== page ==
Perhaps the most studied cytoskeletal polyelectrolyte is F-actin, the polymer of actin that forms filaments of 8 nm diameter and a persistence length of 10 µm. Tang et al. showed that F-actin interacts with multivalent cations in a manner roughly similar to the well documented effect of multivalent cations to condense DNA, but with the difference that the much higher stiffness of F-actin also leads to formation of nematic and other liquid crystalline phases that exhibit a complex interplay with filament bundling driven by counterion condensation [2,3]. Divalent cations not only bundle F-actin, but at concentrations lower than those needed for bundling, they increase the elastic moduli of actin networks. Working with semi-dilute solutions of actin filaments (5.8 µM actin = 0.24 mg/mL) studies using passive microrheology [4] find that the shear modulus of actin networks rises an order of magnitude as [Mg2+] is raised from 2 mM, a condition at which filaments interact largely sterically, to 52 mM, which begins to induce bundling. Intermediate concentrations provide crosslinks between filaments that increase the shear modulus at small strains but are labile at long times or higher forces.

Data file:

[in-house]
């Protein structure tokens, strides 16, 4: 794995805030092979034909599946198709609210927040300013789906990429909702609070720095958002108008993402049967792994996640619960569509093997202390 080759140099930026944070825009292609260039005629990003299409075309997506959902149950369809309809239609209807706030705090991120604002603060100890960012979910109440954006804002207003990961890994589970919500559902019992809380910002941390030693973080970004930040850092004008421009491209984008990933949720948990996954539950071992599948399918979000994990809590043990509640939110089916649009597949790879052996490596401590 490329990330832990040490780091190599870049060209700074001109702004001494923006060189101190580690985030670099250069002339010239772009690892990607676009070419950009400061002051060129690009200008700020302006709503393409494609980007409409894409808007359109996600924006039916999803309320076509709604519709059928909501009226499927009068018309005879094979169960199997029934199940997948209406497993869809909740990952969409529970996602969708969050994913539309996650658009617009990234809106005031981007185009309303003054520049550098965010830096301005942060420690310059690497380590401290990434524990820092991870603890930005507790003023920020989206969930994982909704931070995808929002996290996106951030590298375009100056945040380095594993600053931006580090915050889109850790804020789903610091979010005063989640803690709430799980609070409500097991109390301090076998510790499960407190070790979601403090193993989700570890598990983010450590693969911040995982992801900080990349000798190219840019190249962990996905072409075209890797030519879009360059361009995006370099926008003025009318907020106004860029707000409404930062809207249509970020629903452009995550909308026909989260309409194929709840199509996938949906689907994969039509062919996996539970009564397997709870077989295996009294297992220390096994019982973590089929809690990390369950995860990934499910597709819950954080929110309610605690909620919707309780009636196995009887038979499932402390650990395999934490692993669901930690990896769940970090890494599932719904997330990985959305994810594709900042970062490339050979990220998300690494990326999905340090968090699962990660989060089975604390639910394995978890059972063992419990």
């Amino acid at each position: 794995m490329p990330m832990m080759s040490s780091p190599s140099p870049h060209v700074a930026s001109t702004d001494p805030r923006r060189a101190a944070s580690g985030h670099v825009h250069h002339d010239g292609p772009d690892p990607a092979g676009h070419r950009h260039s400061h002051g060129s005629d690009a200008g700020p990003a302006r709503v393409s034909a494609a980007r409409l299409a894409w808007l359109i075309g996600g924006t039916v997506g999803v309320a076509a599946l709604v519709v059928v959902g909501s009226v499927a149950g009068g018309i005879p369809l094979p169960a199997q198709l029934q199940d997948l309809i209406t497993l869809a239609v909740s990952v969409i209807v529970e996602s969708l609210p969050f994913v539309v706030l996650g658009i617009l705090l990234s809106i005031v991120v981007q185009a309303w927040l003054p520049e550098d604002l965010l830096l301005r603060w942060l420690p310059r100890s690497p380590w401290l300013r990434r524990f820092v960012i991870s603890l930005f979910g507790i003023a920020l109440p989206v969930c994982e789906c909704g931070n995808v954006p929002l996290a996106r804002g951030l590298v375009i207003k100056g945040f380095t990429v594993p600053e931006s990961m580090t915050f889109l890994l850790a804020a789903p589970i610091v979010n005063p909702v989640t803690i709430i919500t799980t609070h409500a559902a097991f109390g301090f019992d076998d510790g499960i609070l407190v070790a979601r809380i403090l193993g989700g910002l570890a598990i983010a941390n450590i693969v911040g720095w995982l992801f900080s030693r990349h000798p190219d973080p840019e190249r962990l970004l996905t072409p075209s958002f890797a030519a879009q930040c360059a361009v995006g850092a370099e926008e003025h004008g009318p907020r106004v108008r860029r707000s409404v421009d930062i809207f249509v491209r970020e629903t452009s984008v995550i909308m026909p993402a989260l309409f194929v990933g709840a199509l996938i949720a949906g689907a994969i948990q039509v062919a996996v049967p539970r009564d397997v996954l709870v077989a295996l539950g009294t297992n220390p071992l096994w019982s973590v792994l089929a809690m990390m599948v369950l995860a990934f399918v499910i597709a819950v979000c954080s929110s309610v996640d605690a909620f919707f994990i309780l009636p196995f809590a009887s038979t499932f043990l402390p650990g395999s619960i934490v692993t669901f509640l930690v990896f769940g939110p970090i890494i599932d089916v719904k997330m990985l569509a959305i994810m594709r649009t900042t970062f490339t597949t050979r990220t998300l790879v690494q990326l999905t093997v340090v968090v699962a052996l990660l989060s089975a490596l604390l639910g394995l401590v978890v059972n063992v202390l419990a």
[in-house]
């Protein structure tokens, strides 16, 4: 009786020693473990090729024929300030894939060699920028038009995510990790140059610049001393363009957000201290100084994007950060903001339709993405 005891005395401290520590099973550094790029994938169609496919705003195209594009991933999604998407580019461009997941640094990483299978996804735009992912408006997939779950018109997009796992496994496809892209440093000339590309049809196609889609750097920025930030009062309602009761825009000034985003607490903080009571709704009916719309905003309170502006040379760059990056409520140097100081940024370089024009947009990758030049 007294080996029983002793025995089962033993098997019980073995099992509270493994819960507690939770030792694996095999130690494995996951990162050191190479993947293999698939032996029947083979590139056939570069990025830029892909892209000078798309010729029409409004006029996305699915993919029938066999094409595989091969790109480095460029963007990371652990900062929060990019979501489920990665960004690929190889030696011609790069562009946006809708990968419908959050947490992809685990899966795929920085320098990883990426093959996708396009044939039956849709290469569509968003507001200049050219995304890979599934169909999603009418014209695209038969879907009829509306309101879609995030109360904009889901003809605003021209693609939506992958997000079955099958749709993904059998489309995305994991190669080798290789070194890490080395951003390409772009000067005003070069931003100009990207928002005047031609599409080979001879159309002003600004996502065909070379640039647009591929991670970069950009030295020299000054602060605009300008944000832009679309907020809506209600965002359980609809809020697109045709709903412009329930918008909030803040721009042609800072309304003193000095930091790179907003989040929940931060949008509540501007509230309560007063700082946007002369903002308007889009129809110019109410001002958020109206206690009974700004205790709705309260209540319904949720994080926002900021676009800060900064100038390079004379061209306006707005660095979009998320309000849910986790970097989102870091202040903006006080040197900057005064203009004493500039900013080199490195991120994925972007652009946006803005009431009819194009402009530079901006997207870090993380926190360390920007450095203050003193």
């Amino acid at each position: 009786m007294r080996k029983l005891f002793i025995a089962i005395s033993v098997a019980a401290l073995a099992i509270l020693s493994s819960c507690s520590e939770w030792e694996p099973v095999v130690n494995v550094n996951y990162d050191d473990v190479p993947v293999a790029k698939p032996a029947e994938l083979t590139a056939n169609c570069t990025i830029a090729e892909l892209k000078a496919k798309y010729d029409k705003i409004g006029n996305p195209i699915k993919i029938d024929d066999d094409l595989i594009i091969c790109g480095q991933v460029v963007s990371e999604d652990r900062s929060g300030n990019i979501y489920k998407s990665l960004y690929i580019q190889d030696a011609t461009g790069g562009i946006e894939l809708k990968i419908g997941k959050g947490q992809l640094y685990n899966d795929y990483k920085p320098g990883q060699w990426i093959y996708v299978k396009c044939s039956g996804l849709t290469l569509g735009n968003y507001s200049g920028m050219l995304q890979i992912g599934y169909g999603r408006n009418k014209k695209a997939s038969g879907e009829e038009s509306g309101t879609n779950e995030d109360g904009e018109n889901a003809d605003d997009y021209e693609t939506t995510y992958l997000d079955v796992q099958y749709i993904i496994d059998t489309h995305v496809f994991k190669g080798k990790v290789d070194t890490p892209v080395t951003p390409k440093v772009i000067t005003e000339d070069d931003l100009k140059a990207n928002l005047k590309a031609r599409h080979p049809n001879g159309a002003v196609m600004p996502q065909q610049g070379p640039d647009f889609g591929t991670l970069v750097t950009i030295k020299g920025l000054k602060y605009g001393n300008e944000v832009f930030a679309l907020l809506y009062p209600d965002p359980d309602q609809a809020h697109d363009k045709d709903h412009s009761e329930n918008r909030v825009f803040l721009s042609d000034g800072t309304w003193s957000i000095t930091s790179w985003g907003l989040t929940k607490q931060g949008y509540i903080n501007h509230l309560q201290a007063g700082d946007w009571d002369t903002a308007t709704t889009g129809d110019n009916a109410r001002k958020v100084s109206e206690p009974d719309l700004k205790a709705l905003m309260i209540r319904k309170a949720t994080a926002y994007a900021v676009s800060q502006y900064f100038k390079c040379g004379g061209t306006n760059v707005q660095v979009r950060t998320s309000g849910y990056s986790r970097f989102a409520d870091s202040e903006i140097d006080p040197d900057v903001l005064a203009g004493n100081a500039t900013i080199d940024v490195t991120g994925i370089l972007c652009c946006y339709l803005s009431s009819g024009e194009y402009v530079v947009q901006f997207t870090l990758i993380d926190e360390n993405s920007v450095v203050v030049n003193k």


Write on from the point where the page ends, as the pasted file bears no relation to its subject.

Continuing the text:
Similar studies showed that other cytoskeletal polymer like microtubules and intermediate filaments could also be condensed by multivalent cations [5], suggesting that such effects might be generally important in both the normal structuring of the cytoskeleton and the pathological aggregation of the filaments when released into the extracellular space [6], or when the ionic composition of the cell becomes dysregulated [7,8].
Here we focus on two types of filamentous biopolymer, one representing a class of cytoskeletal filaments called intermediate filaments, and the other a filamentous bacteriophage called Pf1. These two classes of biopolymer are biologically unrelated and structurally highly dissimilar, but they share critical features of physical chemistry. Intermediate filaments formed by the protein vimentin contain multiple alpha helical coiled coil proteins interlinked to make a polymer with negative charge density on its surface due to the excess in acidic amino acids over basic amino acids in the polypeptide structure [9]. Pf1 bacteriophages in contrast are formed by a single loop of DNA that is coated with peptides characterized by a positively charged sequence that interacts with the DNA, followed by a hydrophobic surface that forms the water impenetrable barrier protecting the DNA, and ending with an acidic sequence that renders the bacteriophage hydrophilic and imparts on it a negative surface charge density [10]. Vimentin intermediate filaments (VIFs) and Pf1 have very similar surface charge densities of approximately 0.5 negative charges per square nanometer, similar to the surface charge density of double stranded DNA; they have similar diameters of approximately 10 nanometers, and they have similar persistence lengths of approximately 1 micron. In vitro vimentin polymerizes into a polydisperse length distribution of filaments, but Pf1 virus forms an almost perfectly monodisperse solution of filaments with a length of 1.8 microns. The structures of VIFs and Pf1 are schematically shown in Figure 1.